Challenges in Attaining Recreational Stream Standards for Bacteria: Setting Realistic Expectations for Management Policies and BMPs
World Environmental and Water Resources Congress , 2009
Clary, J., Jones, J.E., Urbonas, B.R.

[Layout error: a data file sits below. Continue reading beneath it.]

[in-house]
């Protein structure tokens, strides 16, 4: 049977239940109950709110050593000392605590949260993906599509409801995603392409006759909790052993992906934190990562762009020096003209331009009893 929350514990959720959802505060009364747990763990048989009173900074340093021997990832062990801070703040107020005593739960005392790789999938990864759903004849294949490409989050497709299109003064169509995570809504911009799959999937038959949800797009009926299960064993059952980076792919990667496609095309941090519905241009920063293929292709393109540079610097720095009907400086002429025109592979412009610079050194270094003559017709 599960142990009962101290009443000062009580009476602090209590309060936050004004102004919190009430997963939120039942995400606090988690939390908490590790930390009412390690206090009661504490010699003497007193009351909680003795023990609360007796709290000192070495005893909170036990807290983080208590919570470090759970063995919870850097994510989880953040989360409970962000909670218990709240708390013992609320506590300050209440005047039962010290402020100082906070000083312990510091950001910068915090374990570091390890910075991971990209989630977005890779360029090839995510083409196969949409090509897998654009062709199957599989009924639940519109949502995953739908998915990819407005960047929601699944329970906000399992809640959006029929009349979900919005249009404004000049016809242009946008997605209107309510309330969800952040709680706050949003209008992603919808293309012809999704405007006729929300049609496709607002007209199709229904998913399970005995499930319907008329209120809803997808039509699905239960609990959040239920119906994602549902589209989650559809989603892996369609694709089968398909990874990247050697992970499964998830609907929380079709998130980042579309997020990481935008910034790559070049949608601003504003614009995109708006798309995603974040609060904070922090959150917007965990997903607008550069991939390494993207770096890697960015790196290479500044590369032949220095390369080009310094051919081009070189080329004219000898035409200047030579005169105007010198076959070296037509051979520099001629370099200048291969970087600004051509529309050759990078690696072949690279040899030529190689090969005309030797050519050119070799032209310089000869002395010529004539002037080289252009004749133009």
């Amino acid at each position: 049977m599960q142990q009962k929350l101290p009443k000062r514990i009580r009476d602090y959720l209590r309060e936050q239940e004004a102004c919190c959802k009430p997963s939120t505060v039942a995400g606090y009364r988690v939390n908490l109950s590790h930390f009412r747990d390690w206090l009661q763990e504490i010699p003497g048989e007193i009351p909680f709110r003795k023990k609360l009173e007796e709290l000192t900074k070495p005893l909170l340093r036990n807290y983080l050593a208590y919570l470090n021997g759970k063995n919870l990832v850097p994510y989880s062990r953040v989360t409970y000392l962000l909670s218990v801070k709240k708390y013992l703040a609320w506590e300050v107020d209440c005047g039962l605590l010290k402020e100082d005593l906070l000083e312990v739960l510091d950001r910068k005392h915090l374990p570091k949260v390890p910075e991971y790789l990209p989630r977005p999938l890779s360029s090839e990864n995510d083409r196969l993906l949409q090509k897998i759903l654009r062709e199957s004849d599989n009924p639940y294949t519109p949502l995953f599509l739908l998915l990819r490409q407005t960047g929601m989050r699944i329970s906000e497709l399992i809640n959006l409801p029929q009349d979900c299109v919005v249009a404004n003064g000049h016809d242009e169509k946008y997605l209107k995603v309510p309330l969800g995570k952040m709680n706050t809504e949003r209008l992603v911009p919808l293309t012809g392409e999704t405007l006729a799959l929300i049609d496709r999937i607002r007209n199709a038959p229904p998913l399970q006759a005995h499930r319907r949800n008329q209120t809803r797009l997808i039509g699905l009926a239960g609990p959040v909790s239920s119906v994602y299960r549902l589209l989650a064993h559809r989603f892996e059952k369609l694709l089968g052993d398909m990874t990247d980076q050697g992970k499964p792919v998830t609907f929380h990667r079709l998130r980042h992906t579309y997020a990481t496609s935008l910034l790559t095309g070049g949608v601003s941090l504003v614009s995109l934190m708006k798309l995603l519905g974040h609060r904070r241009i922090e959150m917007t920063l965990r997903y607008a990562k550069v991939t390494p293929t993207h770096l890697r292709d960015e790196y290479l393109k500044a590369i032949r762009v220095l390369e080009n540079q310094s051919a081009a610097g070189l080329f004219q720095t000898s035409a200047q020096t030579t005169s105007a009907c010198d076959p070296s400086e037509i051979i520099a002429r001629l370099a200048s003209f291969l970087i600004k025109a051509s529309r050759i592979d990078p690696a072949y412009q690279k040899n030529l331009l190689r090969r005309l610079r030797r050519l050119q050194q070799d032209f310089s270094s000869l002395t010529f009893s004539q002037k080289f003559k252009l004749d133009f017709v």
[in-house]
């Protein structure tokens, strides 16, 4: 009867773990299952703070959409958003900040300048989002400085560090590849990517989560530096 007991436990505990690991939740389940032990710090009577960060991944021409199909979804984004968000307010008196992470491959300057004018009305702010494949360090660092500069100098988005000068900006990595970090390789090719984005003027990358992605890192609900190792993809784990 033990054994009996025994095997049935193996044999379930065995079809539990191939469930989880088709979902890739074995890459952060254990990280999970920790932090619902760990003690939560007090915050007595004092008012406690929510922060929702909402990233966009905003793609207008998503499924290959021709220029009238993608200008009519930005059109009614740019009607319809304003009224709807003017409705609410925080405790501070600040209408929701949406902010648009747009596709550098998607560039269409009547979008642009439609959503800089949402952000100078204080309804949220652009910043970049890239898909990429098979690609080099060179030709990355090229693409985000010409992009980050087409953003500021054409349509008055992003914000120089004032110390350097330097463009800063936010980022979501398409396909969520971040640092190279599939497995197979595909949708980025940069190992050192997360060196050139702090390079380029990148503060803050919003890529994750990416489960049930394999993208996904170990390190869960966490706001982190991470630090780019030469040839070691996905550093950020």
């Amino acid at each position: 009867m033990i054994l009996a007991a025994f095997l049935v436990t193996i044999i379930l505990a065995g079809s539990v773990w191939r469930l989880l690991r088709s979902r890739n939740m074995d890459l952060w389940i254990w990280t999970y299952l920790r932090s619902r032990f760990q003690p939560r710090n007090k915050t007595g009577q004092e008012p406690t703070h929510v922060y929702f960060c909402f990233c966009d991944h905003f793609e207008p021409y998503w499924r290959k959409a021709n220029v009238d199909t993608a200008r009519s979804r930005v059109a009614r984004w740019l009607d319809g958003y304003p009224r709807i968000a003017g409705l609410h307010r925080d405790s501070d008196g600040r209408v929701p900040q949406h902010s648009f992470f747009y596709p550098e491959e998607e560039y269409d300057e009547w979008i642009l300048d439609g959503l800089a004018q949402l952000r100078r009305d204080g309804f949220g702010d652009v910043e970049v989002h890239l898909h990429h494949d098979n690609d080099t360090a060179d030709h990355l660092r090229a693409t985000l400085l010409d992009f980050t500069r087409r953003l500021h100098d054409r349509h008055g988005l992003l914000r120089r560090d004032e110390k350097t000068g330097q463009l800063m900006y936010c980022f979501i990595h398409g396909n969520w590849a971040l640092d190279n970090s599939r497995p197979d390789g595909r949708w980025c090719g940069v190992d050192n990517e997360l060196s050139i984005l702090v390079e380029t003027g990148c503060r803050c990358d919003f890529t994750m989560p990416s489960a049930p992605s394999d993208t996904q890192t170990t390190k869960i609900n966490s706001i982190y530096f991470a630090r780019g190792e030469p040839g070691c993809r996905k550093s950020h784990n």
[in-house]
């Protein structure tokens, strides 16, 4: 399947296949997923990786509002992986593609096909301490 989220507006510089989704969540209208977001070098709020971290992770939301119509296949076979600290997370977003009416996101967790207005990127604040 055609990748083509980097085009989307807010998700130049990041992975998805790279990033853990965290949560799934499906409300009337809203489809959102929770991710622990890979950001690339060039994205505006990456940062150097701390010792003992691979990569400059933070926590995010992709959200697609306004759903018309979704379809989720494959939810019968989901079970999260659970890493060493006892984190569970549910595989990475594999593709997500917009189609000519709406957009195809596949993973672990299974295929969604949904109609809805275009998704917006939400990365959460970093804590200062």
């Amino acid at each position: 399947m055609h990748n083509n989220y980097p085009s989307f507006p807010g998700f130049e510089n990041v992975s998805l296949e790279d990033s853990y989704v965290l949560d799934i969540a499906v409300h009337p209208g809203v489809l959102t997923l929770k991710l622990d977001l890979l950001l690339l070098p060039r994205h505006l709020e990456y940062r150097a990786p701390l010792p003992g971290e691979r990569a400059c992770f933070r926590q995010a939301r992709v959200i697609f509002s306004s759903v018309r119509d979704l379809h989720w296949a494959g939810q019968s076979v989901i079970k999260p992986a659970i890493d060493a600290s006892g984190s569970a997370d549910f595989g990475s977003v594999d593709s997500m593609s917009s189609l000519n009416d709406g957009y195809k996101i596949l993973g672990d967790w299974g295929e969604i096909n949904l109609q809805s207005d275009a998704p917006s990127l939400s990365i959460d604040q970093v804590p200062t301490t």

Attainment of U.S. Environmental Protection Agency (EPA) recreational water quality criteria and state water quality standards for bacteria presents significant challenges to water resource managers in communities throughout the U.S. From a regulatory perspective, many communities are faced with Total Maximum Daily Loads (TMDLs) for bacteria, typically for either E. coli or fecal coliform. For local governments responsible for National Pollutant Discharge Elimination System (NPDES) Municipal Separate Stormwater (MS4) permits, this issue can be particularly challenging and many questions arise with regard to whether stormwater best management practices (BMPs) can reduce bacteria in stormwater runoff. Many valid questions exist regarding how attainable current stream standards are and what measures are truly meaningful in reducing bacteria in streams and in development of meaningful TMDLs. This paper provides a synopsis of Best Management Practice (BMP) performance data provided for bacteria in the International Stormwater BMP Database and discusses implications of these findings for stormwater managers. Findings from analysis of these data are used to provide some recommendations regarding the types of efforts that are expected to provide meaningful results in terms of water quality management policy and bacteria reduction in stormwater and receiving waters. Implications for development of TMDLs with the potential to provide real improvement of water quality is also discussed.